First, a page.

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Pathologic Findings at Risk Reducing Surgery in BRCA and Non-BRCA Mutation Carriers: A Single-Center Experience

Chiara Cassani
Chiara Rossi
Cristina Angela Camnasio
Mario Urtis
Giacomo Fiandrino
Maurizia Grasso
Francesca Zanellini
Marco Lucioni
Gioacchino D’Ambrosio
Alessandro Di Toro
Margherita Rossi
Marianna Roccio
Alberta Ferrari
Simona Secondino
Rossella Elena Nappi
Eloisa Arbustini
Marco Paulli
Arsenio Spinillo
1 and
Stefania Cesari
Department of Clinical, Surgical, Diagnostic and Pediatric Sciences, Unit of Obstetrics and Gynecology, University of Pavia, IRCCS San Matteo Hospital Foundation, 27100 Pavia, Italy
Department of Molecular Medicine, Unit of Anatomic Pathology, University of Pavia, IRCCS San Matteo Hospital Foundation, 27100 Pavia, Italy
Transplant Research Area and Centre for Inherited Cardiovascular Diseases, Department of Medical Sciences and Infectious Diseases, IRCCS San Matteo Hospital Foundation, 27100 Pavia, Italy
Unit of Anatomic Pathology, IRCCS San Matteo Hospital Foundation, 27100 Pavia, Italy
Unit of Obstetrics and Gynecology, IRCCS San Matteo Hospital Foundation, 27100 Pavia, Italy
General Surgery III—Breast Surgery, IRCCS San Matteo Hospital Foundation, 27100 Pavia, Italy
Unit of Medical Oncology, IRCCS San Matteo Hospital Foundation, 27100 Pavia, Italy
Department of Clinical, Surgical, Diagnostic and Pediatric Sciences, Research Center for Reproductive Medicine, Gynecological Endocrinology and Menopause, University of Pavia, IRCCS San Matteo Hospital Foundation, 27100 Pavia, Italy
Author to whom correspondence should be addressed.
Diagnostics 2022, 12(12), 3054;
Submission received: 17 November 2022 / Accepted: 3 December 2022 / Published: 6 December 2022
(This article belongs to the Special Issue Advance in the Diagnostics of Ovarian Neoplasms)


Risk-reducing surgery (RRS) is recommended in BRCA-mutated carriers because of their increased risk of developing ovarian cancer, while its role is still discussed for women harboring mutations in non-BRCA homologous repair genes. The aim of this study was to retrospectively evaluate the occurrence of pathological findings in a high-risk population undergoing RRS in San Matteo Hospital, Pavia between 2012 and 2022, and correlate their genetic and clinical outcomes, comparing them with a control group. The final cohort of 190 patients included 85 BRCA1, 63 BRCA2, 11 CHEK2, 7 PALB2, 4 ATM, 1 ERCC5, 1 RAD51C, 1 CDH1, 1 MEN1, 1 MLH1 gene mutation carriers and 15 patients with no known mutation but with strong familial risk. Occult invasive serous carcinoma (HGSC) and serous tubal intraepithelial carcinoma (STIC) were diagnosed in 12 (6.3%) women, all of them BRCA carriers. No neoplastic lesion was diagnosed in the non-BRCA group, in women with familial risk, or in the control group. Oral contraceptive use and age ≤45 at surgery were both found to be favorable factors. While p53 signature and serous tubal intraepithelial lesion (STIL) were also seen in the control group and in non-BRCA carriers, STIC and HGSC were only found in BRCA1/2 mutation carriers.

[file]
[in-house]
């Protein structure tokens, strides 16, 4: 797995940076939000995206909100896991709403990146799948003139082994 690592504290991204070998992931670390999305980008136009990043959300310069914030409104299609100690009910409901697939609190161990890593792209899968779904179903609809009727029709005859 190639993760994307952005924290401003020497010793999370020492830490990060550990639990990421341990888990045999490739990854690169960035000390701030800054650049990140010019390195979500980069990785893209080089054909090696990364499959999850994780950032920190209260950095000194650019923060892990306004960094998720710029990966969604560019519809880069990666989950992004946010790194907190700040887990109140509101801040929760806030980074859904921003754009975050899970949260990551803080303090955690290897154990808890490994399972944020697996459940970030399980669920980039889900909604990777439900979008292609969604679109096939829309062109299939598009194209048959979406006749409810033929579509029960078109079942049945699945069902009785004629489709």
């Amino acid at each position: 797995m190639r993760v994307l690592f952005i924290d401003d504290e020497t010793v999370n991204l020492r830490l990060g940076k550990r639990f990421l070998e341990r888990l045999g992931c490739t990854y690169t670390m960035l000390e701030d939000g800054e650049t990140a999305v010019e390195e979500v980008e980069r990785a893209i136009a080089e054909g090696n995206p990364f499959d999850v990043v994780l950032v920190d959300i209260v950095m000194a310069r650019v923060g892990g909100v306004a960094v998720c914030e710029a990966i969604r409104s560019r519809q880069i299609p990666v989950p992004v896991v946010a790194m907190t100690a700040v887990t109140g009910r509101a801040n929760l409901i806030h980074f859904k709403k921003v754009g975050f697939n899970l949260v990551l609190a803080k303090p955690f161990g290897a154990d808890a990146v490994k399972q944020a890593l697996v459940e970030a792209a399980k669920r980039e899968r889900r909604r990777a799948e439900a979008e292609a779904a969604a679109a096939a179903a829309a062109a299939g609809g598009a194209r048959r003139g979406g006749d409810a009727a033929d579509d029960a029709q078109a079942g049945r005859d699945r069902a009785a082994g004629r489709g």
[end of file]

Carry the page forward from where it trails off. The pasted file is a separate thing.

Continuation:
1. Introduction

High-grade serous carcinoma (HGSC) is the most common type of epithelial ovarian cancer (EOC). It is an aggressive malignancy, carries a poor prognosis and represents over 70% of all EOC-related deaths. As most HGSC cases present as advanced disease, it is often unclear where HGSC truly originates. Traditionally, the ovary surface epithelium was believed to be the site of origin, but epidemiological and molecular evidence has shown that a subset of HGSCs do not arise from the ovarian epithelium, but rather from the fallopian tube epithelium [1,2,3,4]. Particularly, serous tubal intraepithelial carcinoma (STIC), a noninvasive neoplastic lesion developing preferentially from the secretory cells of the distal fallopian tube epithelium, has been proposed as a precursor for a subset of HGSC [5]. From a histological point of view, STIC is defined by the combination of an atypical cell morphology, an aberrant immunohistochemical expression of p53 (either strong diffuse expression or absent/“null” staining, or other aberrant patterns) and an increased proliferation rate (as measured by Ki-67/MIB1 immunohistochemistry). Recent data suggests that STIC can progress to invasive carcinoma and even metastasize through a process defined in literature as “precursor escape” [6].
STIC is not the only p53-aberrant lesion developing in the tubal epithelium, and rather represents only the final, overtly preneoplastic end of a spectrum of alterations that have been described in the tubal fimbric epithelium. A P53 signature is defined as a morphologically normal continuous length of non-ciliated (secretory) cells with an intense, aberrant immunohistochemical staining for p53, compatible with an underlying mutation of the gene, and a low proliferative index [7]. A spectrum of histological changes fills the gap between the clinically harmless p53 signature and STIC; among these, serous tubal intraepithelial lesion (STIL) [6] or “serous tubal epithelial lesion/proliferation of uncertain significance” represents a more heterogeneous ensemble, usually falling short of the degree of cytological and architectural atypia needed to define STIC, but characterized by a p53 staining pattern compatible with an underlying mutation. On the opposite end of the spectrum, secretory cell outgrowth (SCOUT) represents a probable precursor lesion of p53 signature, usually located at the proximal end of the salpinx, defined as nests of at least 30 secretory epithelial cells with pseudostratification, low mitotic activity and no immunohistochemical aberrant expression of p53 or alterations of TP53 gene [8].